Drive cautiously - Endangered birds land on roadway
Nēnē (Hawaiian geese) are nesting in the park and may land on or frequent park roads and parking lots. Drivers are reminded to drive at the posted speed limits and exercise caution.
Please remember that you are entering a natural area where you are responsible for your own safety. Haleakalā National Park is a changing landscape with inherent and unpredictable natural hazards. If you have doubts or concerns about any activity or situation, please seek the advice of park rangers at one of the visitor centers.
Be aware that guidebooks may contain inaccurate and outdated information. Stay on trail and obey all posted signs.
In the event of a medical emergency, medical assistance may take up to an hour to arrive from a nearby town.
Summit Area - Mountain
Remember that you will be on a 10,000-foot mountain top in the middle of the Pacific ocean. The weather can change drastically throughout a single day. Be prepared for hot temperatures, intense UV rays, wind, rain, and cold temperatures. Learn more about the weather here.
The road to the Summit Area of the park is a two-lane, paved road that is steep and winding in places. Construction vehicles, bicyclists, pedestrians, and buses use this road as well as private vehicles. Drive cautiously and safely. Read more about safe driving here.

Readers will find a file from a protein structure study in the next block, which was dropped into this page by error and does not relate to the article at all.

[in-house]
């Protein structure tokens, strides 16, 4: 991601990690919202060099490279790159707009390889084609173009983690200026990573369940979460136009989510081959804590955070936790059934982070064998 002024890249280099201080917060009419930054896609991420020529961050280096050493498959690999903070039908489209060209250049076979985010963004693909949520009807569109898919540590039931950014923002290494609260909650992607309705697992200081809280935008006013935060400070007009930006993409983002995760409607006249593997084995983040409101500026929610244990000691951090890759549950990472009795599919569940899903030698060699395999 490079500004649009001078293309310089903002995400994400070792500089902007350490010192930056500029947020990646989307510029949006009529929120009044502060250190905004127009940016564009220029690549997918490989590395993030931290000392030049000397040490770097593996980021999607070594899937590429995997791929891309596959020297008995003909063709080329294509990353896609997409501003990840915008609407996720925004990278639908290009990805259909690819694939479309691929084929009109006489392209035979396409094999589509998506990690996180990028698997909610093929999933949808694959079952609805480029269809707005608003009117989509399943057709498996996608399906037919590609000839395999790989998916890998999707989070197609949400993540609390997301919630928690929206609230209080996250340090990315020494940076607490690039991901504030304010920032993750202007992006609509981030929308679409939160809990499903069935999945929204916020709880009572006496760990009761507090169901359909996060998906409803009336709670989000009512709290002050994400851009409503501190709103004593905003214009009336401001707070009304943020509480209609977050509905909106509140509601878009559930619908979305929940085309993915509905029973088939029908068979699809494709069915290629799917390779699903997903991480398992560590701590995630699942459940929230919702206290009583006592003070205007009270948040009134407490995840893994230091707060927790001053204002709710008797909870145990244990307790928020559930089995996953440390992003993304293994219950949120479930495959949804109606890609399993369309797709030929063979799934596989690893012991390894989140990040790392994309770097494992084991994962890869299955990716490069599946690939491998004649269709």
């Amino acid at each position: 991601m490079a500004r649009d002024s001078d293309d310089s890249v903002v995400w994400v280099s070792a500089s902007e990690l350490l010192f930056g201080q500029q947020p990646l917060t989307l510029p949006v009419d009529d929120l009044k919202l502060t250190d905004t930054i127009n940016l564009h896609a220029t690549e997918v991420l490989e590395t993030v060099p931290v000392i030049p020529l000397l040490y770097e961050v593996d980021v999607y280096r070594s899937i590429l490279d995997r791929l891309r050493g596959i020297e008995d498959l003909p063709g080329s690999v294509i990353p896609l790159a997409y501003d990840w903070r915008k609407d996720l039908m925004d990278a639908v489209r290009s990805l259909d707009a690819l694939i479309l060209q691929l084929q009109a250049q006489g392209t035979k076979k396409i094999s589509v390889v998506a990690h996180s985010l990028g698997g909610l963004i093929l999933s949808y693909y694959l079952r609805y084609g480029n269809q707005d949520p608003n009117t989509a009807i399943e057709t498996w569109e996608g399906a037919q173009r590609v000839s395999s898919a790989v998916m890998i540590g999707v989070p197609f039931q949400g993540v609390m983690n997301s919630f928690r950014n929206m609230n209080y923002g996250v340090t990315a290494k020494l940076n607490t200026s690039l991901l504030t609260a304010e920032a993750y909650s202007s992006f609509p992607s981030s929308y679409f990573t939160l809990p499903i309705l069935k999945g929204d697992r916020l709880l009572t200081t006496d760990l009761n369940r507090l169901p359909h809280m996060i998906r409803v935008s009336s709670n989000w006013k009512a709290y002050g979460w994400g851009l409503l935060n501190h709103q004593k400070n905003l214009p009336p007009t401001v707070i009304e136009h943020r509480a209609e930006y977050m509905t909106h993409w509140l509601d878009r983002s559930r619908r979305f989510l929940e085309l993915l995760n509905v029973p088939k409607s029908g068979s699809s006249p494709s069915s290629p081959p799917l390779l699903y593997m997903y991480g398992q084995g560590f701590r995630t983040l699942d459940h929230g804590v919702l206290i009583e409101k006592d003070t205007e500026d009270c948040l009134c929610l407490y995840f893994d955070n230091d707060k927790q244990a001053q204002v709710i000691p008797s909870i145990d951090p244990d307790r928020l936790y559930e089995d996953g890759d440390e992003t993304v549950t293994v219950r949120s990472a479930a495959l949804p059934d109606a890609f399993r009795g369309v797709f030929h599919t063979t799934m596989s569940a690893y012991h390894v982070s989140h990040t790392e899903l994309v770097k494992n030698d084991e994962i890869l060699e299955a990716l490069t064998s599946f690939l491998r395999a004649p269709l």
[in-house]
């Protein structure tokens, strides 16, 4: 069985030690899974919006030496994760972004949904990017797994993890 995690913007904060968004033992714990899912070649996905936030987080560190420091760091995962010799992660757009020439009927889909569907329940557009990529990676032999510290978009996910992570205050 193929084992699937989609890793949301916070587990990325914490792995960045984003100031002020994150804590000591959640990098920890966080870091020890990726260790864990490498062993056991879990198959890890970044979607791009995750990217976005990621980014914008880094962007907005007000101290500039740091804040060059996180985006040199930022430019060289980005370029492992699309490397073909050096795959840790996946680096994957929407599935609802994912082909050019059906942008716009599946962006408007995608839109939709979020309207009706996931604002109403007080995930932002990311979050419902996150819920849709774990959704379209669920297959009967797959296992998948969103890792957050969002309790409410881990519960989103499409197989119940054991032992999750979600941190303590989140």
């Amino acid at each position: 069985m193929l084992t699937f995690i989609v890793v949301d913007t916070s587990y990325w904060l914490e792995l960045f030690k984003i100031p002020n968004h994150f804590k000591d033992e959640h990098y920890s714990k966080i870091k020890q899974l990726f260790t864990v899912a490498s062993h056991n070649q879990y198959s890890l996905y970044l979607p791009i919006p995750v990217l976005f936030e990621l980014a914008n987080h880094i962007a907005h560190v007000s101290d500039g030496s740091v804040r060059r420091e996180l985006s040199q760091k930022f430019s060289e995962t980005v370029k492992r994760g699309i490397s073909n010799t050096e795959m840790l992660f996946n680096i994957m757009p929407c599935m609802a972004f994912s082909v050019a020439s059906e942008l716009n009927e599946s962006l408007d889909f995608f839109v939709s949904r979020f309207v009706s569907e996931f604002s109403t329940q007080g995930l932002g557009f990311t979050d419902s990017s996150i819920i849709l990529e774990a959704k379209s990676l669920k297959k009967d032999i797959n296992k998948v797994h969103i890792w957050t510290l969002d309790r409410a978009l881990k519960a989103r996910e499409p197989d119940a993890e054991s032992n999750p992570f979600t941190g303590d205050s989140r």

What to bring:
Kīpahulu Area - Coastal
If the pools at 'Ohe'o Gulch are closed, do not enter them even if the stream looks calm and local weather is good. Heavy rains at higher elevations trigger flash flooding and rock slides in 'Ohe'o Gulch. These weather conditions are not always visible from the Kīpahulu Area.
Be aware of the following hazards:
The roads to the Kīpahulu Area of the park are winding and vary from one to two lanes. Construction vehicles, bicyclists, pedestrians, and buses use this road as well as private vehicles. Drive cautiously and safely. Read more about safe driving here.
What to bring:
Report accidents, violations, and unusual incidents to park staff. Prohibited activities include: hunting, use of firearms, rollerblading, skateboarding, or disturbing any natural or cultural features. Bicycles are restricted to paved roads and parking areas.
Did You Know?
You might find squid beaks at 10,023 feet (3055 m) above sea level. Haleakalā National Park is home to the ʻUaʻu - the Hawaiian Dark-Rumped Petrel - sea birds that eat squid and regurgitate the indigestible beak ouside their burrows in the summit area.